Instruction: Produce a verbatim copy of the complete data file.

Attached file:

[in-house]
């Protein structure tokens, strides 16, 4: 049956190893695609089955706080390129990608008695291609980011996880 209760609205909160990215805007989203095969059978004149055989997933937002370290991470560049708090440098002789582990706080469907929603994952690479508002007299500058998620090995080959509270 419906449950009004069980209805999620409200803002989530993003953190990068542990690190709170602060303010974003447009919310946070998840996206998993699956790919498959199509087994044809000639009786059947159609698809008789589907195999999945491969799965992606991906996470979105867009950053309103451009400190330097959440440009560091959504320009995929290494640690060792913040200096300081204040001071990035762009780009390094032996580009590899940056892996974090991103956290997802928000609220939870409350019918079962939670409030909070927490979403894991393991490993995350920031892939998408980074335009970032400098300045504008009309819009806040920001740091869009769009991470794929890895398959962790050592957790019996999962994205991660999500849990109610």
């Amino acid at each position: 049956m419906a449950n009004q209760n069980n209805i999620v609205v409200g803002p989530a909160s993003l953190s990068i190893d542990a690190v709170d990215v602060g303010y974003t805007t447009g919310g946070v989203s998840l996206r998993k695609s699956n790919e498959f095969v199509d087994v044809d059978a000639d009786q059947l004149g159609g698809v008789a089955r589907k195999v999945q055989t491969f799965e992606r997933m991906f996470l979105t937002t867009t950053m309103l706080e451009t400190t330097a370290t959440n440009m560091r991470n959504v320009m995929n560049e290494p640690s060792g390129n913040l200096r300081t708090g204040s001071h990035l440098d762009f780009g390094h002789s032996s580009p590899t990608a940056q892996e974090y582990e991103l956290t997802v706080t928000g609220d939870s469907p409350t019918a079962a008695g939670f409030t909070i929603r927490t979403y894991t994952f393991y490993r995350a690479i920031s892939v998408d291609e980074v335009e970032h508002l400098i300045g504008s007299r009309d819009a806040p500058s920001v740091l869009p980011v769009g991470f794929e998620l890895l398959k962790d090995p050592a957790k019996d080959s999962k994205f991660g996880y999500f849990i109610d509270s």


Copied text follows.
[in-house]
């Protein structure tokens, strides 16, 4: 049956190893695609089955706080390129990608008695291609980011996880 209760609205909160990215805007989203095969059978004149055989997933937002370290991470560049708090440098002789582990706080469907929603994952690479508002007299500058998620090995080959509270 419906449950009004069980209805999620409200803002989530993003953190990068542990690190709170602060303010974003447009919310946070998840996206998993699956790919498959199509087994044809000639009786059947159609698809008789589907195999999945491969799965992606991906996470979105867009950053309103451009400190330097959440440009560091959504320009995929290494640690060792913040200096300081204040001071990035762009780009390094032996580009590899940056892996974090991103956290997802928000609220939870409350019918079962939670409030909070927490979403894991393991490993995350920031892939998408980074335009970032400098300045504008009309819009806040920001740091869009769009991470794929890895398959962790050592957790019996999962994205991660999500849990109610």
């Amino acid at each position: 049956m419906a449950n009004q209760n069980n209805i999620v609205v409200g803002p989530a909160s993003l953190s990068i190893d542990a690190v709170d990215v602060g303010y974003t805007t447009g919310g946070v989203s998840l996206r998993k695609s699956n790919e498959f095969v199509d087994v044809d059978a000639d009786q059947l004149g159609g698809v008789a089955r589907k195999v999945q055989t491969f799965e992606r997933m991906f996470l979105t937002t867009t950053m309103l706080e451009t400190t330097a370290t959440n440009m560091r991470n959504v320009m995929n560049e290494p640690s060792g390129n913040l200096r300081t708090g204040s001071h990035l440098d762009f780009g390094h002789s032996s580009p590899t990608a940056q892996e974090y582990e991103l956290t997802v706080t928000g609220d939870s469907p409350t019918a079962a008695g939670f409030t909070i929603r927490t979403y894991t994952f393991y490993r995350a690479i920031s892939v998408d291609e980074v335009e970032h508002l400098i300045g504008s007299r009309d819009a806040p500058s920001v740091l869009p980011v769009g991470f794929e998620l890895l398959k962790d090995p050592a957790k019996d080959s999962k994205f991660g996880y999500f849990i109610d509270s």